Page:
Measure: Non-verbal and fluid reasoning.
It assesses children's ability to examine a problem,
draw upon visual-motor and visual-spatial skills,
organize their thoughts, create solutions, and then test
them. It can also tap preferences for visual
information, comfort with novel and unexpected
situations, or a preference to learn by doing.
|Working Memory Index (WMI)
Measure: Working memory.
It assesses children's ability to memorize new
information, hold it in short-term memory, concentrate,
and manipulate that information to produce some result
or reasoning processes. It is important in higher-order
thinking, learning, and achievement. It can tap
concentration, planning ability, cognitive flexibility,
and sequencing skill, but is sensitive to anxiety too.
It is an important component of learning and
achievement, and ability to self-monitor.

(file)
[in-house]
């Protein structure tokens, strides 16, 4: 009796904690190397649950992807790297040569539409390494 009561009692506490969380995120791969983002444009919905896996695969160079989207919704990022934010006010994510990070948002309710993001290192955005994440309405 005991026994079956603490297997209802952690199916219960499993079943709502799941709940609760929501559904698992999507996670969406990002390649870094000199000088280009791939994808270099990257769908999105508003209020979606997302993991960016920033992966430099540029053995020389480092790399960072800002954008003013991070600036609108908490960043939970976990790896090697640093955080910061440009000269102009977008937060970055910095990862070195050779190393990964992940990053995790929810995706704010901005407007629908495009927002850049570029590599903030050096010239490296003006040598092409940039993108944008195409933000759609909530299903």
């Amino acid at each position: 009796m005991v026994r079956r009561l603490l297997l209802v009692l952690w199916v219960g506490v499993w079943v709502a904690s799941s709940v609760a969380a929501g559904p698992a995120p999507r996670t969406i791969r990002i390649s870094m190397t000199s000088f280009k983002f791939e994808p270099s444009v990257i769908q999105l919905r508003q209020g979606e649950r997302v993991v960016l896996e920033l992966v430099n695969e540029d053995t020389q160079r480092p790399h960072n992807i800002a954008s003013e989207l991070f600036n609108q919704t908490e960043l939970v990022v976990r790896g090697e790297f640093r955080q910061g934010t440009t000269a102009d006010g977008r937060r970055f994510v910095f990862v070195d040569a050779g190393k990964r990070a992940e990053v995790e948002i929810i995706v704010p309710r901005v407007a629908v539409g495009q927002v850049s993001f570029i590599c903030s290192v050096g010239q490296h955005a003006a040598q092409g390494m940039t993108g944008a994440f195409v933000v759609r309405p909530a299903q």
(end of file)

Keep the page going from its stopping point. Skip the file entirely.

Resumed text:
|Processing Speed Index (PSI)
Measure: Processing speed.
It assesses children's abilities to focus attention and
quickly scan, discriminate between, and sequentially
order visual information. It requires persistence and
planning ability, but is sensitive to motivation,
difficulty working under a time pressure, and motor
coordination too. Cultural factors seem to have little
impact on it. It is related to reading performance and
development too. It is related to Working Memory in that
increased processing speed can decrease the load placed
on working memory, while decreased processing speed can
impair the effectiveness of working memory.
Based on new neurological models of cognitive functioning,